Here’s a little secret. The price of your product or service is probably already out there.
It’s a fact with which few in the business, and especially sales, world are not comfortable. For most of us, we set a price on our product or service that is indicative of the value we bring to the lives of those who will purchase it.
We can make their lives easier, better, more enjoyable, etc. And we put a price on our widget/service that matches that confidence.
But apprehension talks to us. It whispers in our ear.
“If you throw your price out there, you’ll lose business. You’ll scare people away who might become customers. Your leads will dry up.”
But leads don’t pay your bills, clients do. And the time you spent on unqualified leads could have been time spent taking care of existing customers, or nurturing qualified leads, or building content that draws in qualified leads. (more…)
In this post, we’ll explore 15 surprising digital marketing trends that you need to know. The charts below are pulled from Google Trends and show search interest over the last decade.
This is the phrase that is changing the way marketing is done. You’ll see a VERY close resemblance to the graph below for “HubSpot”, the all-in-one Inbound Marketing software (and marketing content giant). (more…)
We are pleased to introduce a new video we produced to go along with The Gravity Strategy eBook and blog posts. We are excited about this concept because it makes it super easy to explain Inbound Marketing and it’s benefits for your business. Enjoy!
We were in a quasi-sales pitch meeting yesterday and the prospect began discussing the “break-even” analysis. (I used to hate it when sales guys told me how many sales I would have to make to break even. If I just break even , the only person who has made money is the sales guy. If I just break even, I’m working for him, not me.)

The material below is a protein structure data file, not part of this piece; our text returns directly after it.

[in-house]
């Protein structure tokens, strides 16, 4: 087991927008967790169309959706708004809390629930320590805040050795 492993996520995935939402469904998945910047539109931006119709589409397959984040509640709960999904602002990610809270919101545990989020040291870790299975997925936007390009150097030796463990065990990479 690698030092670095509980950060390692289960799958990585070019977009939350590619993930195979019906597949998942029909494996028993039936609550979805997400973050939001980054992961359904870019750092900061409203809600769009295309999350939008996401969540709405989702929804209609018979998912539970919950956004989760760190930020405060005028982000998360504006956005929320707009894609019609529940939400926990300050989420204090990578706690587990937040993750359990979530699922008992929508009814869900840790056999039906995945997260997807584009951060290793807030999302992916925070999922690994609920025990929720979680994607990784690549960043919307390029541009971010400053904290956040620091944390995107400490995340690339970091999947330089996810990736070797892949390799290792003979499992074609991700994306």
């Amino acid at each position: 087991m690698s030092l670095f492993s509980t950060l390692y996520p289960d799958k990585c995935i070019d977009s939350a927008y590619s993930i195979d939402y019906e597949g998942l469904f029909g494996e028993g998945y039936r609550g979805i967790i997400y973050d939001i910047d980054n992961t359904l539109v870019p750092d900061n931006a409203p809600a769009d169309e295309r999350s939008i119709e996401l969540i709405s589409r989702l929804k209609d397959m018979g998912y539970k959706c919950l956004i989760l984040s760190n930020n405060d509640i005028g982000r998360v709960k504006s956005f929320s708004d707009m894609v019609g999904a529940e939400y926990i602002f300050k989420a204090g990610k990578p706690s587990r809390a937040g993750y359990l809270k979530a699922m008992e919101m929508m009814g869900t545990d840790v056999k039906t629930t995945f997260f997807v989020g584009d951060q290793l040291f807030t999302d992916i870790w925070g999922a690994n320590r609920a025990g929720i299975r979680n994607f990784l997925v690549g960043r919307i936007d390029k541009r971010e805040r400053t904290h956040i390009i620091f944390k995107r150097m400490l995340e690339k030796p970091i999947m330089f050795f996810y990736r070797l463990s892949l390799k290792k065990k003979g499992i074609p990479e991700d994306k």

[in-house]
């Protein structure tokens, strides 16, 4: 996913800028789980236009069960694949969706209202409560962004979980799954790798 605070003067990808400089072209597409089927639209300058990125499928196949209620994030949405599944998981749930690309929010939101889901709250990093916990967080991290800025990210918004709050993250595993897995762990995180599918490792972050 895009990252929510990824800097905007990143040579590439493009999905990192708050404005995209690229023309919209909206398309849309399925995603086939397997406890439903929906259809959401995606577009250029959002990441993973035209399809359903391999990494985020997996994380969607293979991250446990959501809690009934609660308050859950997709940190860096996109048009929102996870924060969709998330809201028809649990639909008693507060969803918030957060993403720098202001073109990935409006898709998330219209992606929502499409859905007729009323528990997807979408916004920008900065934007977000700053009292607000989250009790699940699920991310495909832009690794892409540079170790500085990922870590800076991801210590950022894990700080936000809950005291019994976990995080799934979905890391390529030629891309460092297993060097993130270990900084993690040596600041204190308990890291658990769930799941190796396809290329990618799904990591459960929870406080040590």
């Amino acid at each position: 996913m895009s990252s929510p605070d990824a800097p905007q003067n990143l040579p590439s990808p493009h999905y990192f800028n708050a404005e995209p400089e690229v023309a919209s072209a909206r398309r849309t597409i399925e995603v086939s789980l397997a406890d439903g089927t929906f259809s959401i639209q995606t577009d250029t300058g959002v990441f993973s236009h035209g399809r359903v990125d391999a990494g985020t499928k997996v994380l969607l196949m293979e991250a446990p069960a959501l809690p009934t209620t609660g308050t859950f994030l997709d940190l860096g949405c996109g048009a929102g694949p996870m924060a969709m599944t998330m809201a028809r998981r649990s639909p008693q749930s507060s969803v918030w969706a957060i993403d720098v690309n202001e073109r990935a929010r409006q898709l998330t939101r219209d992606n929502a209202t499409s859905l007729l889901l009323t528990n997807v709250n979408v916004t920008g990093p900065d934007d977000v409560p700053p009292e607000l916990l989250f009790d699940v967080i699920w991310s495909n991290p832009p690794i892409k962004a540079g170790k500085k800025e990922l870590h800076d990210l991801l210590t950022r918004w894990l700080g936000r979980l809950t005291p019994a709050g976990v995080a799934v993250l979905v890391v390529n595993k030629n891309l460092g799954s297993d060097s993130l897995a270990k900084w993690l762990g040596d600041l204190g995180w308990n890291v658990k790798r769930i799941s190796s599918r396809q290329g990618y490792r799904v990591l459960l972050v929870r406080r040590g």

In the analysis, we brought out the tried and true “Customer Lifetime Value” (CLV). (CLV is “a prediction of the net profit attributed to the entire future relationship with a customer.”) And as content marketers, we have pretty firm ground to stand on when we do. Content marketing is all about educating both your potential and existing clients. Sy Syms made the following statement famous in the business world. “An educated customer is our best customer.”
1. Educated Customers Stick Around (Customer Retention)
As Syms understood, if your client or customer understands the full benefits of your service, they will have more confidence in the outcome when the critics show up. The spouse might say . . .
“You should try __________.”
“No”, your educated client says, “what we’re doing with this vendor works because . . . ” (more…)
Read Part 1: Tablet-Centric, Part 2: Shrunken Heads, Part 3: Spacing, and Part 4: Sidebars.
We’re continuing our analysis of the new USAToday site design and coming trends for small business web design. Today, we’re looking at trends in logo design. If you’re really pressed for time, just skip to the end of this post and we’ll show you an exercise to “2013” your logo.